The lack of association between maternal workaholism and child BMI might be surprising, considering the previous studies that reported maternal working hours were associated with childhood obesity (16–20). Possibly, maternal working may not be associated with the poor quality of parenting, such as providing unhealthy food that might induce obesity of children (39), because of social pressure embedded in Japanese culture. Generally, mothers are expected to be the main caretaker of her child regardless of her working status. This trend is reflected by the high rate of maternity leave (83.4%) and low rate of paternity leave (2.8%) in 2010 (40). As the current study is the first to report on the null association between maternal workaholism and child BMI, further replication of the study is needed to confirm the association.
This study has several limitations. First, the sample size of this study was small; more studies with larger sample sizes are needed to validate our findings. Second, although we tried to capture a population-based sample, the participants may not be a representative sample, given the relatively low response and follow-up rate. Third, as parents reported their child’s weight and height, measurement error might exist, even if parental reports of child height or weight have been shown to be accurate (33, 34).
Based on our findings, we suggest engaging employers of fathers for reducing work demands and increasing work control through workplace education. As shown in Figure 1, work demands were associated with workaholism. Reducing paternal work demands might be necessary to reduce paternal workaholism, which in turn could decrease child BMI if the mother is also working. On the contrary, although paternal work control was associated with paternal time spent with children, increasing work control to prevent child obesity may not be effective because time spent with children was not associated with child BMI. In a systematic review of prevention programs for childhood obesity, study settings were limited to school, home, primary care facilities, or the community, and no study was implemented in a workplace setting (41). Further studies in the workplace are needed to address this gap to prevent childhood obesity.
Paternal, but not maternal, workaholism was associated with an increase in child BMI after 1 year. Interventions that address paternal workaholism by reducing paternal work demands might be effective to prevent overweight in children. Further study is needed to replicate these findings using a larger sample and to elucidate the mechanisms underlying the association between paternal workaholism and child BMI.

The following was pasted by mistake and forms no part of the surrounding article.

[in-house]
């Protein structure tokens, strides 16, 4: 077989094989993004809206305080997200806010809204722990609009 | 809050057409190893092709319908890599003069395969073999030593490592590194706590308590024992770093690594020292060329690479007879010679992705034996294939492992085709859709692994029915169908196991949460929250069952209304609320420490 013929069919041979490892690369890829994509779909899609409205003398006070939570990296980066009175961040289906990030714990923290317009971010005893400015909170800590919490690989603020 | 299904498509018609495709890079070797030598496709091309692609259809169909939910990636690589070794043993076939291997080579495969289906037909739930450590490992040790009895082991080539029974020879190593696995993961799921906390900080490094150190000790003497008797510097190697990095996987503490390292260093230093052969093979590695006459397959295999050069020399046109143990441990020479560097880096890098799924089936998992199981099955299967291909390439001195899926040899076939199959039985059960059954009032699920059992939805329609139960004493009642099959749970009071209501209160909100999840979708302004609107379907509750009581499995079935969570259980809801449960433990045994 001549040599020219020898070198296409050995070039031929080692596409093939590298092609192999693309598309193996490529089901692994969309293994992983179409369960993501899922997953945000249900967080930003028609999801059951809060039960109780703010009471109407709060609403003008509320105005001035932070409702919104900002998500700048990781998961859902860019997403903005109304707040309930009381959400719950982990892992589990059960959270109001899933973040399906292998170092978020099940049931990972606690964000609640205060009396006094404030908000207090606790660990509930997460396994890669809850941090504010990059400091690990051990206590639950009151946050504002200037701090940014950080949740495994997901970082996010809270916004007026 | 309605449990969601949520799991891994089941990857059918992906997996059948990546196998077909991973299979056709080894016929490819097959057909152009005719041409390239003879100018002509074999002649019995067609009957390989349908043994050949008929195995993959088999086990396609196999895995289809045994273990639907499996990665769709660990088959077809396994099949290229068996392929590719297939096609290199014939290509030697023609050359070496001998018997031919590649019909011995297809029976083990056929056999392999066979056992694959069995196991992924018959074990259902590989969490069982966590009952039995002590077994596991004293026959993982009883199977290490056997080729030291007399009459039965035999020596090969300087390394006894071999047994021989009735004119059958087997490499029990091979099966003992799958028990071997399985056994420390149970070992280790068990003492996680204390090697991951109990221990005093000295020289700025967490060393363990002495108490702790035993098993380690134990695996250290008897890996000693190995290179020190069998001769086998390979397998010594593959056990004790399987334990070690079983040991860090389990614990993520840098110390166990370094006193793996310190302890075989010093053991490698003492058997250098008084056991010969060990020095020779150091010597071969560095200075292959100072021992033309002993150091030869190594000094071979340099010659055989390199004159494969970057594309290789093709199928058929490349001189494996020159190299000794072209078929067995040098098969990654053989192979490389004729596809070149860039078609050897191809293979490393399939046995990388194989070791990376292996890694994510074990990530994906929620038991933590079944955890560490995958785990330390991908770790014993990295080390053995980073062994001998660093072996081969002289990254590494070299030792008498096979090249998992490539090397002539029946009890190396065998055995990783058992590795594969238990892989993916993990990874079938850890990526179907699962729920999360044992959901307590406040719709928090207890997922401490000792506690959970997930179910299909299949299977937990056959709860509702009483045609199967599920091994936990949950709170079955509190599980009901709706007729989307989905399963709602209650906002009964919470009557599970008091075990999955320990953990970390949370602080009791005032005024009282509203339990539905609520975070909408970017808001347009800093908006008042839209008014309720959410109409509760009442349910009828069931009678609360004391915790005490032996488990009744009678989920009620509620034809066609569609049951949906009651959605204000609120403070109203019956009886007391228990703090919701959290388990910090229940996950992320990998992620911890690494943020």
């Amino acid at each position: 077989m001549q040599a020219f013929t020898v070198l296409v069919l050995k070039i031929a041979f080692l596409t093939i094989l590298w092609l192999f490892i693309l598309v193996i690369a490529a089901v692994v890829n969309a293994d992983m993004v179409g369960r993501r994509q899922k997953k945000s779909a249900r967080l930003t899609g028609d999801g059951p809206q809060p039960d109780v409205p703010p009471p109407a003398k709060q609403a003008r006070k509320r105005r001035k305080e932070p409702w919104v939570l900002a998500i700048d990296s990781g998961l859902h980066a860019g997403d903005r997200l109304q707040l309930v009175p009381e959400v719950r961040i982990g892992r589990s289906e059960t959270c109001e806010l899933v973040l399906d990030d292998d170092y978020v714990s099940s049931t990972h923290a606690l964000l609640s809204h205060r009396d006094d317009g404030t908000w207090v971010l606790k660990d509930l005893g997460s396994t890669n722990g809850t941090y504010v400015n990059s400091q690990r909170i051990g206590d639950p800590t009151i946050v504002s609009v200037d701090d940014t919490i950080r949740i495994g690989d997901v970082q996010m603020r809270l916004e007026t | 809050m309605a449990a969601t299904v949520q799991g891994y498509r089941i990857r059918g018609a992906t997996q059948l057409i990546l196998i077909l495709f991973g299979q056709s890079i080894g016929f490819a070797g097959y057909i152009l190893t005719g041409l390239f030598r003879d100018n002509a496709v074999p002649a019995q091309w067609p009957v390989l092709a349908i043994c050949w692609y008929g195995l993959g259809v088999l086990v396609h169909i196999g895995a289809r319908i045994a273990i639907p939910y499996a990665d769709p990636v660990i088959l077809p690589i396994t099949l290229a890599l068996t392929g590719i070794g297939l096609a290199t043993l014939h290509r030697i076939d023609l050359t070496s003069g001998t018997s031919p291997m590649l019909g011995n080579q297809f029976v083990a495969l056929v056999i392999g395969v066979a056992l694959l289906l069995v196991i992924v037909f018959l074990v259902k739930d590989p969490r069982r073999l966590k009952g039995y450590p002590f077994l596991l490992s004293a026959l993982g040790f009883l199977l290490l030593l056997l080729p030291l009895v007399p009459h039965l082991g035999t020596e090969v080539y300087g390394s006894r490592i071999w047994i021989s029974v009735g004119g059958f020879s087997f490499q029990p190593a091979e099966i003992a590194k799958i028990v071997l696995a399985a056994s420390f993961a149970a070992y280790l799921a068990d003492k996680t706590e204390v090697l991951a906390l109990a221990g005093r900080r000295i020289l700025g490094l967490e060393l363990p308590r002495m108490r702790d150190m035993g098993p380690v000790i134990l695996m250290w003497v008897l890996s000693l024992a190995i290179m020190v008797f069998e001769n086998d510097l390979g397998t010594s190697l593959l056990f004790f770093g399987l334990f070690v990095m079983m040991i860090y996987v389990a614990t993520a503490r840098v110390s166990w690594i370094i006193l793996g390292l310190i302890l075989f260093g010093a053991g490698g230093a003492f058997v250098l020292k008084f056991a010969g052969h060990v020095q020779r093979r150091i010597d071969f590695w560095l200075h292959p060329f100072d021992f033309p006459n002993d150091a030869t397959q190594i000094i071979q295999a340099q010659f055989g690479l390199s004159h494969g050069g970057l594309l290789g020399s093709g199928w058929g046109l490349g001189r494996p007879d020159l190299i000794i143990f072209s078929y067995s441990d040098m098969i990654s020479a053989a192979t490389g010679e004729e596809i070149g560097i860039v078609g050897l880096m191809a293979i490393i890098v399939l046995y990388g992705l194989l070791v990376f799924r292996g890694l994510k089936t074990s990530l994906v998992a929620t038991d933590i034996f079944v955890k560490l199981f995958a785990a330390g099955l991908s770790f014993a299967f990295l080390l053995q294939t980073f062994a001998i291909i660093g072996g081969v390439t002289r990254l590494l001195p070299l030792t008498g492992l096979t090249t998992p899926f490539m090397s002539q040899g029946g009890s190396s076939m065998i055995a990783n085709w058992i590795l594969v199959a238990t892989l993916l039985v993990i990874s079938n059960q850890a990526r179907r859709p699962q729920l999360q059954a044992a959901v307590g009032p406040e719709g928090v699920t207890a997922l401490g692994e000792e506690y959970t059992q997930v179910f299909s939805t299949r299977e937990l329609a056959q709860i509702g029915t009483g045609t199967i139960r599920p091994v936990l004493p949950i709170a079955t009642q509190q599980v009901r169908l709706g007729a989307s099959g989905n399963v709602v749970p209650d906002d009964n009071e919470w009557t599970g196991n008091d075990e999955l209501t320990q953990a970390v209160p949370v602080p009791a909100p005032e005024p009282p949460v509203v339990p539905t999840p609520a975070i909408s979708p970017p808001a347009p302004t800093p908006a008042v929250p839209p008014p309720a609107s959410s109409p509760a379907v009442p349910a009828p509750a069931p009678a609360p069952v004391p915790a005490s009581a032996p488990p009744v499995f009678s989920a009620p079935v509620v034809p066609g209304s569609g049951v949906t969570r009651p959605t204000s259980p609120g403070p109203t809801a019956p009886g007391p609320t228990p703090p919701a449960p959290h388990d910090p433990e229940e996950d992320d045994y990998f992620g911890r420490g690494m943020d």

All procedures performed in studies, involving human participants, were in accordance with the ethical standards of the Institutional Research Committee of the University of Tokyo and with the 1964 Declaration of Helsinki and its later amendments or comparable ethical standards.
TF and AS conceived the study; AS, MTo, and KS collected data; TF analyzed and wrote the first draft; and AS, MTo, KS, MTa, IW, NI, and NK finalized the manuscript. All authors approved the final version of the manuscript.
Conflict of Interest Statement
The authors declare that the research was conducted in the absence of any commercial or financial relationships that could be construed as a potential conflict of interest.
We thank all participants who contributed to the study. We also thank Ms. Emma L. Barber of the Department of Education for Clinical Research, National Center for Child Health and Development, for editing this manuscript. This study was supported by grants from a Grant-in-Aid for Scientific Research on Innovative Areas, the Ministry of Education, Culture, Sports, Science and Technology, KAKENHI (22300228).
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Keywords: child obesity, child overweight, parenting, working environment, work–life balance
Citation: Fujiwara T, Shimazu A, Tokita M, Shimada K, Takahashi M, Watai I, Iwata N and Kawakami N (2016) Association between Parental Workaholism and Body Mass Index of Offspring: A Prospective Study among Japanese Dual Workers. Front. Public Health 4:41. doi: 10.3389/fpubh.2016.00041
Received: 12 December 2015; Accepted: 29 February 2016;
Published: 17 March 2016
Edited by:Dora Il’Yasova, Duke University, USA
Reviewed by:Lokesh Tiwari, St. Stephens Hospital, India
Isadore Leslie Rubin, Morehouse School of Medicine, USA
Copyright: © 2016 Fujiwara, Shimazu, Tokita, Shimada, Takahashi, Watai, Iwata and Kawakami. This is an open-access article distributed under the terms of the Creative Commons Attribution License (CC BY). The use, distribution or reproduction in other forums is permitted, provided the original author(s) or licensor are credited and that the original publication in this journal is cited, in accordance with accepted academic practice. No use, distribution or reproduction is permitted which does not comply with these terms.
*Correspondence: Takeo Fujiwara, firstname.lastname@example.org